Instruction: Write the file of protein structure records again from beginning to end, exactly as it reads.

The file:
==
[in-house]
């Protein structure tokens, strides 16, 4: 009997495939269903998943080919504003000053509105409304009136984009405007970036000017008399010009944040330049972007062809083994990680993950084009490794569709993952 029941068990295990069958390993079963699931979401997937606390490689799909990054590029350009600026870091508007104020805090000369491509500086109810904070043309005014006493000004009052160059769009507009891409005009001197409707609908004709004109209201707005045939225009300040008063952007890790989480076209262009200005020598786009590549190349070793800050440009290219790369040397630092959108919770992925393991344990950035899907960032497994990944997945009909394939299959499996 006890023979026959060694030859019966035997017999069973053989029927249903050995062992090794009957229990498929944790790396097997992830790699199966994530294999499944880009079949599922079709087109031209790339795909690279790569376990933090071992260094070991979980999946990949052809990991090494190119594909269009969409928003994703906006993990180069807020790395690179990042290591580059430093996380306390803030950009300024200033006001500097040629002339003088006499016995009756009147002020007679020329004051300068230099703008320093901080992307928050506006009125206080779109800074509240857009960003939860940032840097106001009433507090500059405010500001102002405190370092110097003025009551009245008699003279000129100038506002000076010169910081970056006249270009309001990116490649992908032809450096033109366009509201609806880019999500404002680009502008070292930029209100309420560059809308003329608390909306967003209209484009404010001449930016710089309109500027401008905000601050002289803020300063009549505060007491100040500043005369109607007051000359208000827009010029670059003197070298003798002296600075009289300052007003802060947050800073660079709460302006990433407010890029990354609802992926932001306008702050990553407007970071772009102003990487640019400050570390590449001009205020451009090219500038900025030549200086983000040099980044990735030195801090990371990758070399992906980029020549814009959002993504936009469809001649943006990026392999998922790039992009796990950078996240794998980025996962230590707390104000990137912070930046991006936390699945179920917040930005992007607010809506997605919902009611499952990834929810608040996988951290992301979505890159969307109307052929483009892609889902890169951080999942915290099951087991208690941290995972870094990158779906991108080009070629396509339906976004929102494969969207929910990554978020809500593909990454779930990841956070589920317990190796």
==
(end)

[in-house]
């Protein structure tokens, strides 16, 4: 009997495939269903998943080919504003000053509105409304009136984009405007970036000017008399010009944040330049972007062809083994990680993950084009490794569709993952 029941068990295990069958390993079963699931979401997937606390490689799909990054590029350009600026870091508007104020805090000369491509500086109810904070043309005014006493000004009052160059769009507009891409005009001197409707609908004709004109209201707005045939225009300040008063952007890790989480076209262009200005020598786009590549190349070793800050440009290219790369040397630092959108919770992925393991344990950035899907960032497994990944997945009909394939299959499996 006890023979026959060694030859019966035997017999069973053989029927249903050995062992090794009957229990498929944790790396097997992830790699199966994530294999499944880009079949599922079709087109031209790339795909690279790569376990933090071992260094070991979980999946990949052809990991090494190119594909269009969409928003994703906006993990180069807020790395690179990042290591580059430093996380306390803030950009300024200033006001500097040629002339003088006499016995009756009147002020007679020329004051300068230099703008320093901080992307928050506006009125206080779109800074509240857009960003939860940032840097106001009433507090500059405010500001102002405190370092110097003025009551009245008699003279000129100038506002000076010169910081970056006249270009309001990116490649992908032809450096033109366009509201609806880019999500404002680009502008070292930029209100309420560059809308003329608390909306967003209209484009404010001449930016710089309109500027401008905000601050002289803020300063009549505060007491100040500043005369109607007051000359208000827009010029670059003197070298003798002296600075009289300052007003802060947050800073660079709460302006990433407010890029990354609802992926932001306008702050990553407007970071772009102003990487640019400050570390590449001009205020451009090219500038900025030549200086983000040099980044990735030195801090990371990758070399992906980029020549814009959002993504936009469809001649943006990026392999998922790039992009796990950078996240794998980025996962230590707390104000990137912070930046991006936390699945179920917040930005992007607010809506997605919902009611499952990834929810608040996988951290992301979505890159969307109307052929483009892609889902890169951080999942915290099951087991208690941290995972870094990158779906991108080009070629396509339906976004929102494969969207929910990554978020809500593909990454779930990841956070589920317990190796």